Adventures in Alterations – Theory Shirt Dress




Please note: I enjoy sharing my before and after alteration posts to give others an idea of what the magic of a good tailor can do for people who a) don’t necessarily fit today’s sizing conventions, or b) enjoy fashions that may not fit right off the rack (such as thrift shoppers and vintage lovers). Please use these posts only as a learning tool, and understand that leaving items in the (hopefully capable and skilled) hands of a tailor comes with its own risks, as well as rewards. Enjoy! =)

So, I think I may have found a tailor in The Bay Area that isn’t afraid to tackle some of my heftier alteration jobs. I think it will take some time for her to figure out the exact fit I like, but I took a chance on her with a really complicated piece, and she did a fantastic job! I might tweak a few things a little later, but it was finished in time and looked amazing for a good friend’s wedding.

As I mentioned in my wedding post, if I hadn’t picked the short little number from Monique Lhuillier, I would have gone for the dramatic shirt dress Theory sent down it’s Fall 2014 runway in a crisp white shirting fabric (it’s the “Diaz Sartorial Dress” if you’re interested). I remained obsessed with it, but hesitated purchasing because I personally find white dresses tough to wear for two main reasons:

1) They can’t be worn to weddings (a possibly antiquated rule, but better safe than sorry…don’t want to upset the bride!), severely limiting my dress-wearing-occasion options.

2) White fabric can be quick to swallow you up if it’s not sufficiently fitted and/or shows a lot of skin.

The dramatic nature of this dress requires the wearer to be swathed in quite a bit of fabric, and I only really wear dresses to weddings, so I passed on this dress in it’s white iteration. Enter sale season, and lo and behold, I stumbled upon the dress in a much easier for me to wear navy.

Unfortunately, the original dress was not made in petite-friendly proportions, so whittling this dress down was quite the task. My tailor made 5 major alterations:

Brought it up at the shoulder – this alteration makes the arm hole smaller, brings all major elements higher (such as waist details & button placement), and slims the shoulder. This is the most laborious of the alterations, as the whole collar/shoulder/sleeve area needs to be entirely re-cut. Unfortunately, being as petite as I am, this alteration is needed often with regular-sized garments, but I try to reserve it for special items. (Cost ~$65)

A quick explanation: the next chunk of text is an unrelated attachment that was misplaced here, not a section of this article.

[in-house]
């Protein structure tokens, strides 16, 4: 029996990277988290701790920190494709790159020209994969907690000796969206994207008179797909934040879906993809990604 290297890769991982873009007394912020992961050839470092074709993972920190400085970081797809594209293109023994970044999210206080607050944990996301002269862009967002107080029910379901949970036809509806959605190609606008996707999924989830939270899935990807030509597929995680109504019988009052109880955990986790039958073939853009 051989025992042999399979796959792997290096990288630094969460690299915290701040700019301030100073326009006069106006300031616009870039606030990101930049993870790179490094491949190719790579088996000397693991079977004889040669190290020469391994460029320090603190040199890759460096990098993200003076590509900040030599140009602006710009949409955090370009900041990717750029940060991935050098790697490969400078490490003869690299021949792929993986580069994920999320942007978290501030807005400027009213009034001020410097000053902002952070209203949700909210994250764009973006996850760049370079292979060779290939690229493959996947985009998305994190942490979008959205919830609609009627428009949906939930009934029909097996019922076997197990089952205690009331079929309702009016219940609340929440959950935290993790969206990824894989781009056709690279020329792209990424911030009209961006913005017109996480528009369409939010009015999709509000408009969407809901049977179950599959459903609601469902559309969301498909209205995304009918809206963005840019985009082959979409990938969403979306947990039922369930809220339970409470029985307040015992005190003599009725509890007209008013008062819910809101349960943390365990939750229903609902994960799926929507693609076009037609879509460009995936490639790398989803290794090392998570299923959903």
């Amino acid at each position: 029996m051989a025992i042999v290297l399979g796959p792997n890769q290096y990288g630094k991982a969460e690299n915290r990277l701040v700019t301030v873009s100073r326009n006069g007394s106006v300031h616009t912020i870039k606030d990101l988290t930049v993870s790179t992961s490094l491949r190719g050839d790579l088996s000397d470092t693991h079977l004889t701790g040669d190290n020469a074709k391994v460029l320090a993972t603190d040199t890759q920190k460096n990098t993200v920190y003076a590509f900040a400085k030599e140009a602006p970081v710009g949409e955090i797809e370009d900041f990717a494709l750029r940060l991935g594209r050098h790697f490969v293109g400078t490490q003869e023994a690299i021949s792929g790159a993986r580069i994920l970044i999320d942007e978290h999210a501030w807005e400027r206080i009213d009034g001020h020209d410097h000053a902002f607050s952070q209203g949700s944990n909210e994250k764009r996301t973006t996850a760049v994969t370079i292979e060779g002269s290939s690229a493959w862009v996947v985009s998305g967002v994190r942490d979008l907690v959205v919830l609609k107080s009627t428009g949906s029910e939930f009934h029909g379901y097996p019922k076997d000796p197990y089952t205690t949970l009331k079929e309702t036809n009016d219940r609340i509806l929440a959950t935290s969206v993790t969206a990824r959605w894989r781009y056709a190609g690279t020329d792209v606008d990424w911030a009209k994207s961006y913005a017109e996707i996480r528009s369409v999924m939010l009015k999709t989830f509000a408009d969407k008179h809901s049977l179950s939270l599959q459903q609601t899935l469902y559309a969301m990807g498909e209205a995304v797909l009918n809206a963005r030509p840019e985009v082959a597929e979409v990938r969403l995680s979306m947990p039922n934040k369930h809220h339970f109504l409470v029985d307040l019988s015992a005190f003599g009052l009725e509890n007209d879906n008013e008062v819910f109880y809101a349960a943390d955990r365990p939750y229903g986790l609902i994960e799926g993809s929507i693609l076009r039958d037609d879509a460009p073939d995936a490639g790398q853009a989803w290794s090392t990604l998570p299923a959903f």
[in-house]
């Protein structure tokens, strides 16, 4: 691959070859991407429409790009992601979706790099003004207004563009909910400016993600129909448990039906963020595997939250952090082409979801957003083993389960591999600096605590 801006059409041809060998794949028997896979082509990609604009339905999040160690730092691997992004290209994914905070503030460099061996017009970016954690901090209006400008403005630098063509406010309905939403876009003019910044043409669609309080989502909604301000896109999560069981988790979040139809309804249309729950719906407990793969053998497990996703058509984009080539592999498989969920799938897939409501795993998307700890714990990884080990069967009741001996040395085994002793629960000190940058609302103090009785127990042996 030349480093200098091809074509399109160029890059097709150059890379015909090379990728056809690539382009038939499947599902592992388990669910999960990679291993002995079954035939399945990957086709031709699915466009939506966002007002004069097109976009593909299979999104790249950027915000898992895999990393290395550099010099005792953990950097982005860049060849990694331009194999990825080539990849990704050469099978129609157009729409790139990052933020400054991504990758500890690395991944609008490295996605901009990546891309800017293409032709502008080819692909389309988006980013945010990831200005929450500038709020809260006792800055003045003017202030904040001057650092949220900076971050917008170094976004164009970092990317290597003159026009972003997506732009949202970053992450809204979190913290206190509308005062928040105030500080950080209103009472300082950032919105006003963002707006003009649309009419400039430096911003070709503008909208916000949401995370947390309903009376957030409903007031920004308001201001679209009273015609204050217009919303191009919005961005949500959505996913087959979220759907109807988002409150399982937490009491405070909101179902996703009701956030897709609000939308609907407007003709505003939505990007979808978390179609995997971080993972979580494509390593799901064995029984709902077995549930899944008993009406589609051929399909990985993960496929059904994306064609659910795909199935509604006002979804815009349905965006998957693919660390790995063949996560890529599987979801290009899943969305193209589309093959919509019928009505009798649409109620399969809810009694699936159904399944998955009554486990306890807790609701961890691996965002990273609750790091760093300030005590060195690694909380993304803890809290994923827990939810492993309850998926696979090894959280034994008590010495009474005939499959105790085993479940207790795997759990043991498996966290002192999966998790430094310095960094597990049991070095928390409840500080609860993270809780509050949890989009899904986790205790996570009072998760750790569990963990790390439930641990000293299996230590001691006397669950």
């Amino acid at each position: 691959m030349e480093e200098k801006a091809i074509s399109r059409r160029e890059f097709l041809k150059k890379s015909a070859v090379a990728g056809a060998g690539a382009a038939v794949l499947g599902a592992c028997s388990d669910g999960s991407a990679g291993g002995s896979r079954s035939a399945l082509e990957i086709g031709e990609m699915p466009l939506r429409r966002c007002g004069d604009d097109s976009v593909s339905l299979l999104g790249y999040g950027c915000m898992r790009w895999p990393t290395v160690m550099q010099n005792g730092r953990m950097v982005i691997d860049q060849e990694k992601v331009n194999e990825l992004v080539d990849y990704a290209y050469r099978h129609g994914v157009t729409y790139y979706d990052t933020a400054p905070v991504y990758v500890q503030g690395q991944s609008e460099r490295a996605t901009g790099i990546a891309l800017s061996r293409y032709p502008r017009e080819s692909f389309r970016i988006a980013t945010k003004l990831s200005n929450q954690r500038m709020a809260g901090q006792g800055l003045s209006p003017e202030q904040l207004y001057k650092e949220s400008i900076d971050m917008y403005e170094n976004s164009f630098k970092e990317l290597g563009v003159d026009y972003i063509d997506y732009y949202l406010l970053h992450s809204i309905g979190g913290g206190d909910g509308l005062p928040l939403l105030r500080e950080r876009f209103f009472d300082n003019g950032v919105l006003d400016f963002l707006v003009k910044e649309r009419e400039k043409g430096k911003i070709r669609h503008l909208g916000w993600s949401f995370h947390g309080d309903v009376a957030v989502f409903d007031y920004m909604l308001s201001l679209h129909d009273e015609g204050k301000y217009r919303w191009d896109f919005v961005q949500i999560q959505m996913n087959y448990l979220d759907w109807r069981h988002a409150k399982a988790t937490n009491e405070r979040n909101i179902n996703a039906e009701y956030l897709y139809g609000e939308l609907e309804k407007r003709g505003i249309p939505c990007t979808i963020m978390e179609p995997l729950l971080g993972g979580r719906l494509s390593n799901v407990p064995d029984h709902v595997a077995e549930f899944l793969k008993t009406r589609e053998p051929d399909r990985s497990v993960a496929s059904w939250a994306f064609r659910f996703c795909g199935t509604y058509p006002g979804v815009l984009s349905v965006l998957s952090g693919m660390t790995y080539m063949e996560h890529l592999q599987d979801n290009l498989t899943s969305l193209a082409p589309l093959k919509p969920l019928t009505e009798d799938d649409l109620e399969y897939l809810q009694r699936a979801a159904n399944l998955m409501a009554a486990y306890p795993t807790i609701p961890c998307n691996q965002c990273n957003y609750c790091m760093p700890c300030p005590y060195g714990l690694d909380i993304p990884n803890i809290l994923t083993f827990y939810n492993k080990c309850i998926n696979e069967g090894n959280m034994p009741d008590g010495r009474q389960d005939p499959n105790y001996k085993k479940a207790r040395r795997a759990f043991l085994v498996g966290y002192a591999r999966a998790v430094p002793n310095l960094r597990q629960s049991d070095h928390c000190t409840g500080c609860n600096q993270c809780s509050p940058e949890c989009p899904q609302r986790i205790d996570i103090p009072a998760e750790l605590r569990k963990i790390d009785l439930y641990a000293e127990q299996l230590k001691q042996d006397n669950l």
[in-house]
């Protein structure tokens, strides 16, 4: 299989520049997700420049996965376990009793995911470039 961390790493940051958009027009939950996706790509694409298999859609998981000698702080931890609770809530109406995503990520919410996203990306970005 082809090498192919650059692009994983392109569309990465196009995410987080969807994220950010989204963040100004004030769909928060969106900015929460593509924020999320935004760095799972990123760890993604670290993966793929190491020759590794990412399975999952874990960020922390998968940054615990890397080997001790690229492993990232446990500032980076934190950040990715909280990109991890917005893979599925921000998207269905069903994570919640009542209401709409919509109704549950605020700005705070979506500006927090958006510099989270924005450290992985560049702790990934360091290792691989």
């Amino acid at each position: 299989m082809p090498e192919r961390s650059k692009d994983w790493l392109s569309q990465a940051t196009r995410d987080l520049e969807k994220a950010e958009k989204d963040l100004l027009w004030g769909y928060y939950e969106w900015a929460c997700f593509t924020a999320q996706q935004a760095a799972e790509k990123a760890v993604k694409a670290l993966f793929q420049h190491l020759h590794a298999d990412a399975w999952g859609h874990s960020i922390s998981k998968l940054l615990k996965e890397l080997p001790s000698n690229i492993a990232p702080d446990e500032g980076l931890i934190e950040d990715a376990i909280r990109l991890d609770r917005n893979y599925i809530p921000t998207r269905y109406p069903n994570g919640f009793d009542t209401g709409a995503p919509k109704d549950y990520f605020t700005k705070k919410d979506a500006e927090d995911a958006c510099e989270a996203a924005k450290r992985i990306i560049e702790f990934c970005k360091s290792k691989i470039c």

Sleeve shortened – this alteration was done at the shoulder, since it needed to be detached for the shoulder alteration described above anyway. This preserves all cuff details, which is nice. (Cost ~$30)

Sleeve slimmed – this alteration is pretty simple, and one I have done often. I think the sleeves on this dress could be slimmed even more, which I may do at a later date. For now, I plan to only wear the sleeves rolled up, so it’s really a non-issue. (Cost ~$25)

Bust and waist slimmed – this alteration took in some of that extra fabric that was at the back and bust for a more streamlined fit. (Cost ~$30)

Hemmed – this alteration was to better reflect where the dress was meant to end. Since the distance from the high hem length to the bottom hem length was proportioned for taller women, I had my tailor compensate by taking more off the the bottom hem, and only a little off the high hem. The bottom hem was brought up about 4 inches, while the high hem was only brought up about 1 inch. (Cost ~$25)

The finished dress is remarkably better in fit than it was off the rack! See it styled after alterations here. ;)

Note: alteration costs can vary wildly based on factors such as geographic location and skill level of your tailor. Please use any pricing information as estimates only.

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  1. says: Jolene C.

    Oddly enough, I had an AMAZING tailor in San Jose (I now live in Seattle) that is also called Nancy’s Alterations. I trusted her with all of my garments, she knew me well, she has quick turn around, and does high-quality work that keeps the original garment in tact. I don’t know about you, but I’ve run into my fair share of tailors who have wanted to dramatically alter a garment – maybe because they didn’t understand or appreciate the uniqueness of the piece. Anyway, maybe my comment can help someone farther down the bay.

    Love your blog!

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